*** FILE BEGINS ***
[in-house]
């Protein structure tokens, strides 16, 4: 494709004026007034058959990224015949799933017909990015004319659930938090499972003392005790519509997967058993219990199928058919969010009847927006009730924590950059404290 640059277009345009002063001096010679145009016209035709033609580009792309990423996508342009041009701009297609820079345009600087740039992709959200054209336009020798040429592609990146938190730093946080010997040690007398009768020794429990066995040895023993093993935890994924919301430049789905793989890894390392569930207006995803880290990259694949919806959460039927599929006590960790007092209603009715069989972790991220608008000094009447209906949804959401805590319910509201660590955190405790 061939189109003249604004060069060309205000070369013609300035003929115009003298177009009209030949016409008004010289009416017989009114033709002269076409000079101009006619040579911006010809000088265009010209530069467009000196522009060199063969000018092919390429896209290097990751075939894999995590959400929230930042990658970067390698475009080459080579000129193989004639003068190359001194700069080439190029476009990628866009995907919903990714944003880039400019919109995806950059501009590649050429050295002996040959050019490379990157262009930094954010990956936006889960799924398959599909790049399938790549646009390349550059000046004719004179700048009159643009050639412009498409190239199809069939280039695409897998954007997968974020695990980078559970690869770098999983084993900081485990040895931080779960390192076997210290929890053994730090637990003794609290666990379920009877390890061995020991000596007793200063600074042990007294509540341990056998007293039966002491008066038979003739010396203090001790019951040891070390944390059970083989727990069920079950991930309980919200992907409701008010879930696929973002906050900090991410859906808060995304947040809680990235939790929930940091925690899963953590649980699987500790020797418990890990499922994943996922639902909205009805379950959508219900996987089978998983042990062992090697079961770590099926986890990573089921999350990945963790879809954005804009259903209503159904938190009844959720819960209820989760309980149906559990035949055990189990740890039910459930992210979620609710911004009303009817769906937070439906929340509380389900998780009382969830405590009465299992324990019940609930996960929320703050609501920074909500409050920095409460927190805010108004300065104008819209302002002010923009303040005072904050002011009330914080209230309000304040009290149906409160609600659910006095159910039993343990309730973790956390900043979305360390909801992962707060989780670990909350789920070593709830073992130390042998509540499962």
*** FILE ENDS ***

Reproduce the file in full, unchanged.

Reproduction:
[in-house]
């Protein structure tokens, strides 16, 4: 494709004026007034058959990224015949799933017909990015004319659930938090499972003392005790519509997967058993219990199928058919969010009847927006009730924590950059404290 640059277009345009002063001096010679145009016209035709033609580009792309990423996508342009041009701009297609820079345009600087740039992709959200054209336009020798040429592609990146938190730093946080010997040690007398009768020794429990066995040895023993093993935890994924919301430049789905793989890894390392569930207006995803880290990259694949919806959460039927599929006590960790007092209603009715069989972790991220608008000094009447209906949804959401805590319910509201660590955190405790 061939189109003249604004060069060309205000070369013609300035003929115009003298177009009209030949016409008004010289009416017989009114033709002269076409000079101009006619040579911006010809000088265009010209530069467009000196522009060199063969000018092919390429896209290097990751075939894999995590959400929230930042990658970067390698475009080459080579000129193989004639003068190359001194700069080439190029476009990628866009995907919903990714944003880039400019919109995806950059501009590649050429050295002996040959050019490379990157262009930094954010990956936006889960799924398959599909790049399938790549646009390349550059000046004719004179700048009159643009050639412009498409190239199809069939280039695409897998954007997968974020695990980078559970690869770098999983084993900081485990040895931080779960390192076997210290929890053994730090637990003794609290666990379920009877390890061995020991000596007793200063600074042990007294509540341990056998007293039966002491008066038979003739010396203090001790019951040891070390944390059970083989727990069920079950991930309980919200992907409701008010879930696929973002906050900090991410859906808060995304947040809680990235939790929930940091925690899963953590649980699987500790020797418990890990499922994943996922639902909205009805379950959508219900996987089978998983042990062992090697079961770590099926986890990573089921999350990945963790879809954005804009259903209503159904938190009844959720819960209820989760309980149906559990035949055990189990740890039910459930992210979620609710911004009303009817769906937070439906929340509380389900998780009382969830405590009465299992324990019940609930996960929320703050609501920074909500409050920095409460927190805010108004300065104008819209302002002010923009303040005072904050002011009330914080209230309000304040009290149906409160609600659910006095159910039993343990309730973790956390900043979305360390909801992962707060989780670990909350789920070593709830073992130390042998509540499962």